• WHEAT TENDER: Bangladesh’s state grains buyer issued an international tender to purchase 50,000 tonnes of milling wheat
  • RICE TENDER: Bangladesh’s state grains buyer issued an international tender to purchase 50,000 tonnes of rice


  • Nearby basis bids for soybeans shipped by barge to the U.S. Gulf Coast eased on Thursday, while premiums at the U.S. Gulf firmed on recent export demand, especially from China, traders said.
    • Soybean barges loaded in August were bid at 300 cents over November futures, down 25 cents from Wednesday, while September CIF soy barges were bid at 185 cents over November, up 3 cents.
    • FOB export premiums for first-half October soybean loadings, the first available delivery period, firmed 10 cents to about 240 cents over November. Last-half October premiums also added 10 cents to around 200 cents over futures.
    • For corn, CIF barges loaded in August were bid at 125 cents over September corn, one cent lower than Wednesday. September corn barges were bid around 103 cents over futures, also down one cent.
    • FOB corn export premiums for September loadings at the Gulf were offered at around 142 cents over September futures, up 4 cents. October premiums firmed by 2 cents to about 146 cents over December.
  • Spot corn basis bids were steady to lower at interior and river elevators around the U.S. Midwest on Thursday and steady to higher at processing plants, grain dealers said.
    • Spot soybean basis bids were mostly unchanged at crush plants and elevators, although the basis fell sharply at one river terminal as a premium quick-ship bid expired.
    • Some grain buyers have lifted spot bids to attract near-term supplies of corn and soybeans ahead of the harvest, while others eased bids in anticipation of newly harvested crops in the coming weeks.
    • A large corn processor in Decatur, Illinois, lifted its spot basis bid by 10 cents on Thursday after lifting its bid by 15 cents on Monday.
  • Spot basis bids for corn delivered to river terminals and ethanol plants around the U.S. Midwest were flat to lower on Thursday, while bids at interior elevators and other processors were mostly unchanged, grain dealers said.
    • Spot soybean basis bids were mostly steady around the region, although one river terminal cut its spot bid sharply as a quick-ship premium expired.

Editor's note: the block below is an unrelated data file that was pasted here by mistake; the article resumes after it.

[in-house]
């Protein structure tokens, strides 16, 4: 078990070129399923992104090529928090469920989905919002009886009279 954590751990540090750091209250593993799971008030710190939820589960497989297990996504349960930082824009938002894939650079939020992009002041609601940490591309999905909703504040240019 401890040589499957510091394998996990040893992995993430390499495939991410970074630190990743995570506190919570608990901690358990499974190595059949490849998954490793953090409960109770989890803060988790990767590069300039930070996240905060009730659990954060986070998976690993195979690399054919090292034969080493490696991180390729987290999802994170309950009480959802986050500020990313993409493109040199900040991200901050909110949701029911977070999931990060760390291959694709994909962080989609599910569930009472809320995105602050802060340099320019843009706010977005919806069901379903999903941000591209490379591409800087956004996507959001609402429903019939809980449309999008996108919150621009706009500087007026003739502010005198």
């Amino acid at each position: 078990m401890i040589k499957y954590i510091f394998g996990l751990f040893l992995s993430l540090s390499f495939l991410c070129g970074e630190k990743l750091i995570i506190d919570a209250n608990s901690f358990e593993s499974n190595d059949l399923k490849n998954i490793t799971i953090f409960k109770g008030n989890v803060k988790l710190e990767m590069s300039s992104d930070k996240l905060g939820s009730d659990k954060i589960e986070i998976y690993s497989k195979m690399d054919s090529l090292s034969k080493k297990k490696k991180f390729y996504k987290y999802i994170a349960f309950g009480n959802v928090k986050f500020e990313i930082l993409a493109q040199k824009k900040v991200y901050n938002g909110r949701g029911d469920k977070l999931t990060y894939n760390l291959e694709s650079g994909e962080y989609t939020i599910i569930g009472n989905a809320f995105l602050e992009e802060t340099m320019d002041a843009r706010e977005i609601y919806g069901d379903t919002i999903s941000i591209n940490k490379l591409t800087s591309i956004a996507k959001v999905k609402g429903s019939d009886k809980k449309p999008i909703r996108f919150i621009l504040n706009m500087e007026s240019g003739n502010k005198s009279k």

• Spot basis bids for hard red winter wheat held mostly steady around the southern U.S. Plains on Thursday underpinned by muted farmer sales and sharply lower futures prices, grain dealers said.
    • HRW wheat futures contracts 0#KW: fell on Thursday in a technical selling and profit-taking retreat from a 3-1/2 week high posted in the prior session.
    • Protein premiums for wheat delivered by rail to or through Kansas City were down 5 to 12 cents a bushel, according to the latest CME Group data.
  • Spot basis offers for soymeal delivered by rail or truck around the U.S. Midwest were mostly steady to lower on Thursday on light demand and rising supplies of the livestock feed ingredient, dealers said.
    • Gulf basis values were mostly weaker.
    • Basis values have been under pressure this week as Chicago Board of Trade soymeal futures rallied to life-of-contract highs before pulling back on Thursday. The rally chilled end-user demand, dealers said.

USDA Export Sales Report Retraction

During the August 25, 2022, launch of the new Export Sales Reporting and Maintenance System, FAS encountered challenges that affected both the quality and the physical dissemination of our weekly export sales data. The agency is retracting the data published earlier today. Updated data will be made available as soon as all issues are resolved.

CROP TOUR: Iowa Corn Yield Seen Below 2021, Above 3-Year Average

Blistering heat and lower-than-average rainfall hurt corn harvest prospects for crops in Iowa, according to crop scouts on the final day of the Pro Farmer crop tour.

  • NOTE: Iowa is the US’s No. 1 producer of corn and No. 2 producer of soybeans
  • Corn yields averaged 183.81 bu/acre in 497 samples